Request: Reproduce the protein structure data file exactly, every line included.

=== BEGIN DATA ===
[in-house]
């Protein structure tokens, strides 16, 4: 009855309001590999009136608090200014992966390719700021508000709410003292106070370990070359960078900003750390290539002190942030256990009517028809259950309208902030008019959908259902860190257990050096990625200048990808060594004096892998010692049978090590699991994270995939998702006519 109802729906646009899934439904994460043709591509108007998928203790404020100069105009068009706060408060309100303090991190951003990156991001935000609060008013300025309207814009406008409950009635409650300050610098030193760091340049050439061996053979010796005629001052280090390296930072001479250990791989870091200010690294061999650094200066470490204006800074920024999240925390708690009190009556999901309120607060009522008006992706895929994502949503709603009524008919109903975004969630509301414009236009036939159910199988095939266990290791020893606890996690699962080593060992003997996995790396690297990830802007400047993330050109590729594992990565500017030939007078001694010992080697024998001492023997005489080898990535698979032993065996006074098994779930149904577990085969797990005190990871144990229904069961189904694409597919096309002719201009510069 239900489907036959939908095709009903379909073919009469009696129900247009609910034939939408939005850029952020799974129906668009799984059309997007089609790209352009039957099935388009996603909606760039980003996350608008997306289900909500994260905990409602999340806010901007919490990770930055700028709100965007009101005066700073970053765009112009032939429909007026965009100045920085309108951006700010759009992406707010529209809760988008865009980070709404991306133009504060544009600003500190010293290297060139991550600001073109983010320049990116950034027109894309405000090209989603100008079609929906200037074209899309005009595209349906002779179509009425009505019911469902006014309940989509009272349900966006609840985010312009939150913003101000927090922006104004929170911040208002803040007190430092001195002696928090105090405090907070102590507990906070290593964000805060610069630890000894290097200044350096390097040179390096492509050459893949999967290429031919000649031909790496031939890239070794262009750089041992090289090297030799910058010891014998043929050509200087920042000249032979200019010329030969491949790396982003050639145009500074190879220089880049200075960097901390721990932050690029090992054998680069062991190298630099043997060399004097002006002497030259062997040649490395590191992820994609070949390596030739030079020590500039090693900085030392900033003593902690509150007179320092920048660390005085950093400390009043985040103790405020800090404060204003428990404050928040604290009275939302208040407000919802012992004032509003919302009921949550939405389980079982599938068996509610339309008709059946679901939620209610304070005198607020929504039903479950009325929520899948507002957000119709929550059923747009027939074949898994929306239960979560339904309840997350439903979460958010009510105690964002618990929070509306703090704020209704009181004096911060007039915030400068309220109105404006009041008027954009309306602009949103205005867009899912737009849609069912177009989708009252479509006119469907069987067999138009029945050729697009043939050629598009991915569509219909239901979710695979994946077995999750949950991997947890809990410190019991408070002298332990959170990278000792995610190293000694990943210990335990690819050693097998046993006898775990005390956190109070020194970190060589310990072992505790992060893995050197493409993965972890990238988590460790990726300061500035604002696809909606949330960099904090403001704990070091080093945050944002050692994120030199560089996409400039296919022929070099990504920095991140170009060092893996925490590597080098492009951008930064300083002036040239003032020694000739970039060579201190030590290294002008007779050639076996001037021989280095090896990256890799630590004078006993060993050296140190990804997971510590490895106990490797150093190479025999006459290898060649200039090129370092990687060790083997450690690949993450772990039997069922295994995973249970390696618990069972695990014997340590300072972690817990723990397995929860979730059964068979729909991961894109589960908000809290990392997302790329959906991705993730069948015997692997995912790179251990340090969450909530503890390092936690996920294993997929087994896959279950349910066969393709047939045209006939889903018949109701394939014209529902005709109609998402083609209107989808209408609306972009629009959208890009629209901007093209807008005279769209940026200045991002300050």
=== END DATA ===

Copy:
[in-house]
């Protein structure tokens, strides 16, 4: 009855309001590999009136608090200014992966390719700021508000709410003292106070370990070359960078900003750390290539002190942030256990009517028809259950309208902030008019959908259902860190257990050096990625200048990808060594004096892998010692049978090590699991994270995939998702006519 109802729906646009899934439904994460043709591509108007998928203790404020100069105009068009706060408060309100303090991190951003990156991001935000609060008013300025309207814009406008409950009635409650300050610098030193760091340049050439061996053979010796005629001052280090390296930072001479250990791989870091200010690294061999650094200066470490204006800074920024999240925390708690009190009556999901309120607060009522008006992706895929994502949503709603009524008919109903975004969630509301414009236009036939159910199988095939266990290791020893606890996690699962080593060992003997996995790396690297990830802007400047993330050109590729594992990565500017030939007078001694010992080697024998001492023997005489080898990535698979032993065996006074098994779930149904577990085969797990005190990871144990229904069961189904694409597919096309002719201009510069 239900489907036959939908095709009903379909073919009469009696129900247009609910034939939408939005850029952020799974129906668009799984059309997007089609790209352009039957099935388009996603909606760039980003996350608008997306289900909500994260905990409602999340806010901007919490990770930055700028709100965007009101005066700073970053765009112009032939429909007026965009100045920085309108951006700010759009992406707010529209809760988008865009980070709404991306133009504060544009600003500190010293290297060139991550600001073109983010320049990116950034027109894309405000090209989603100008079609929906200037074209899309005009595209349906002779179509009425009505019911469902006014309940989509009272349900966006609840985010312009939150913003101000927090922006104004929170911040208002803040007190430092001195002696928090105090405090907070102590507990906070290593964000805060610069630890000894290097200044350096390097040179390096492509050459893949999967290429031919000649031909790496031939890239070794262009750089041992090289090297030799910058010891014998043929050509200087920042000249032979200019010329030969491949790396982003050639145009500074190879220089880049200075960097901390721990932050690029090992054998680069062991190298630099043997060399004097002006002497030259062997040649490395590191992820994609070949390596030739030079020590500039090693900085030392900033003593902690509150007179320092920048660390005085950093400390009043985040103790405020800090404060204003428990404050928040604290009275939302208040407000919802012992004032509003919302009921949550939405389980079982599938068996509610339309008709059946679901939620209610304070005198607020929504039903479950009325929520899948507002957000119709929550059923747009027939074949898994929306239960979560339904309840997350439903979460958010009510105690964002618990929070509306703090704020209704009181004096911060007039915030400068309220109105404006009041008027954009309306602009949103205005867009899912737009849609069912177009989708009252479509006119469907069987067999138009029945050729697009043939050629598009991915569509219909239901979710695979994946077995999750949950991997947890809990410190019991408070002298332990959170990278000792995610190293000694990943210990335990690819050693097998046993006898775990005390956190109070020194970190060589310990072992505790992060893995050197493409993965972890990238988590460790990726300061500035604002696809909606949330960099904090403001704990070091080093945050944002050692994120030199560089996409400039296919022929070099990504920095991140170009060092893996925490590597080098492009951008930064300083002036040239003032020694000739970039060579201190030590290294002008007779050639076996001037021989280095090896990256890799630590004078006993060993050296140190990804997971510590490895106990490797150093190479025999006459290898060649200039090129370092990687060790083997450690690949993450772990039997069922295994995973249970390696618990069972695990014997340590300072972690817990723990397995929860979730059964068979729909991961894109589960908000809290990392997302790329959906991705993730069948015997692997995912790179251990340090969450909530503890390092936690996920294993997929087994896959279950349910066969393709047939045209006939889903018949109701394939014209529902005709109609998402083609209107989808209408609306972009629009959208890009629209901007093209807008005279769209940026200045991002300050």